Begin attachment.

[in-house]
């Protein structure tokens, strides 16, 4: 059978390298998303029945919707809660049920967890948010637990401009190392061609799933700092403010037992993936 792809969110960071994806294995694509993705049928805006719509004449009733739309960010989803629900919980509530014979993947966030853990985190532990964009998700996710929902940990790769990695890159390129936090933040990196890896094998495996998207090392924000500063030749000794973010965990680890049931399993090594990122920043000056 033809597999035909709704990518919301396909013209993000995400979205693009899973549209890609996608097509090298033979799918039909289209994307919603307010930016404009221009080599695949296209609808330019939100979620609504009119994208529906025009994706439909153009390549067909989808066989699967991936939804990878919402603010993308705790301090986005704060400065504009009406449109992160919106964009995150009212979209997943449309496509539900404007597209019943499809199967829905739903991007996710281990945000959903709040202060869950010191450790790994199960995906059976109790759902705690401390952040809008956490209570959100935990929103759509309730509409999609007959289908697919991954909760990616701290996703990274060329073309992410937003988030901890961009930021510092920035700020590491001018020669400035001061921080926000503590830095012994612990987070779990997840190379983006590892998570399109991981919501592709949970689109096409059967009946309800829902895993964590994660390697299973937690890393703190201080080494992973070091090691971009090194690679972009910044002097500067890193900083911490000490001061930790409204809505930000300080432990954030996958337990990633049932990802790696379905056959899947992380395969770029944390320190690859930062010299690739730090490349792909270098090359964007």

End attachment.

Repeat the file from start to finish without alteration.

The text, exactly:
[in-house]
């Protein structure tokens, strides 16, 4: 059978390298998303029945919707809660049920967890948010637990401009190392061609799933700092403010037992993936 792809969110960071994806294995694509993705049928805006719509004449009733739309960010989803629900919980509530014979993947966030853990985190532990964009998700996710929902940990790769990695890159390129936090933040990196890896094998495996998207090392924000500063030749000794973010965990680890049931399993090594990122920043000056 033809597999035909709704990518919301396909013209993000995400979205693009899973549209890609996608097509090298033979799918039909289209994307919603307010930016404009221009080599695949296209609808330019939100979620609504009119994208529906025009994706439909153009390549067909989808066989699967991936939804990878919402603010993308705790301090986005704060400065504009009406449109992160919106964009995150009212979209997943449309496509539900404007597209019943499809199967829905739903991007996710281990945000959903709040202060869950010191450790790994199960995906059976109790759902705690401390952040809008956490209570959100935990929103759509309730509409999609007959289908697919991954909760990616701290996703990274060329073309992410937003988030901890961009930021510092920035700020590491001018020669400035001061921080926000503590830095012994612990987070779990997840190379983006590892998570399109991981919501592709949970689109096409059967009946309800829902895993964590994660390697299973937690890393703190201080080494992973070091090691971009090194690679972009910044002097500067890193900083911490000490001061930790409204809505930000300080432990954030996958337990990633049932990802790696379905056959899947992380395969770029944390320190690859930062010299690739730090490349792909270098090359964007």